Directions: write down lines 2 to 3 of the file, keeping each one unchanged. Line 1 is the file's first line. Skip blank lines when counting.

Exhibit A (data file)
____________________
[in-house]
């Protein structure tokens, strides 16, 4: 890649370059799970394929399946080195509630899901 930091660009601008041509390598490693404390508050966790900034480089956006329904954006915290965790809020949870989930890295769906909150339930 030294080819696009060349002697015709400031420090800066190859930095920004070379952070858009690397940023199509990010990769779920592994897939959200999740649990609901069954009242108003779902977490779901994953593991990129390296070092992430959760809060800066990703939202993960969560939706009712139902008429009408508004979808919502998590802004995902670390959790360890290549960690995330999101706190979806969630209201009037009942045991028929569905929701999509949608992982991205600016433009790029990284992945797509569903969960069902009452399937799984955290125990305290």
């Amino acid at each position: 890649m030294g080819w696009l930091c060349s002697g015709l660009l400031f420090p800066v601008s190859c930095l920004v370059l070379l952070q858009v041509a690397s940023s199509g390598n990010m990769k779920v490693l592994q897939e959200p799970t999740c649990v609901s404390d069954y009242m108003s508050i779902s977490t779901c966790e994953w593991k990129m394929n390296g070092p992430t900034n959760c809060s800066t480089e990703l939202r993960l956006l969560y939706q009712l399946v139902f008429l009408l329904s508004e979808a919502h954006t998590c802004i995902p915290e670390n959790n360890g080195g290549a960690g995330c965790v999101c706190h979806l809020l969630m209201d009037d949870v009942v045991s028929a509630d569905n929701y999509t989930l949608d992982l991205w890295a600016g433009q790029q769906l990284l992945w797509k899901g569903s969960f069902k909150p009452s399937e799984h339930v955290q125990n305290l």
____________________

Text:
């Protein structure tokens, strides 16, 4: 890649370059799970394929399946080195509630899901 930091660009601008041509390598490693404390508050966790900034480089956006329904954006915290965790809020949870989930890295769906909150339930 030294080819696009060349002697015709400031420090800066190859930095920004070379952070858009690397940023199509990010990769779920592994897939959200999740649990609901069954009242108003779902977490779901994953593991990129390296070092992430959760809060800066990703939202993960969560939706009712139902008429009408508004979808919502998590802004995902670390959790360890290549960690995330999101706190979806969630209201009037009942045991028929569905929701999509949608992982991205600016433009790029990284992945797509569903969960069902009452399937799984955290125990305290």
């Amino acid at each position: 890649m030294g080819w696009l930091c060349s002697g015709l660009l400031f420090p800066v601008s190859c930095l920004v370059l070379l952070q858009v041509a690397s940023s199509g390598n990010m990769k779920v490693l592994q897939e959200p799970t999740c649990v609901s404390d069954y009242m108003s508050i779902s977490t779901c966790e994953w593991k990129m394929n390296g070092p992430t900034n959760c809060s800066t480089e990703l939202r993960l956006l969560y939706q009712l399946v139902f008429l009408l329904s508004e979808a919502h954006t998590c802004i995902p915290e670390n959790n360890g080195g290549a960690g995330c965790v999101c706190h979806l809020l969630m209201d009037d949870v009942v045991s028929a509630d569905n929701y999509t989930l949608d992982l991205w890295a600016g433009q790029q769906l990284l992945w797509k899901g569903s969960f069902k909150p009452s399937e799984h339930v955290q125990n305290l």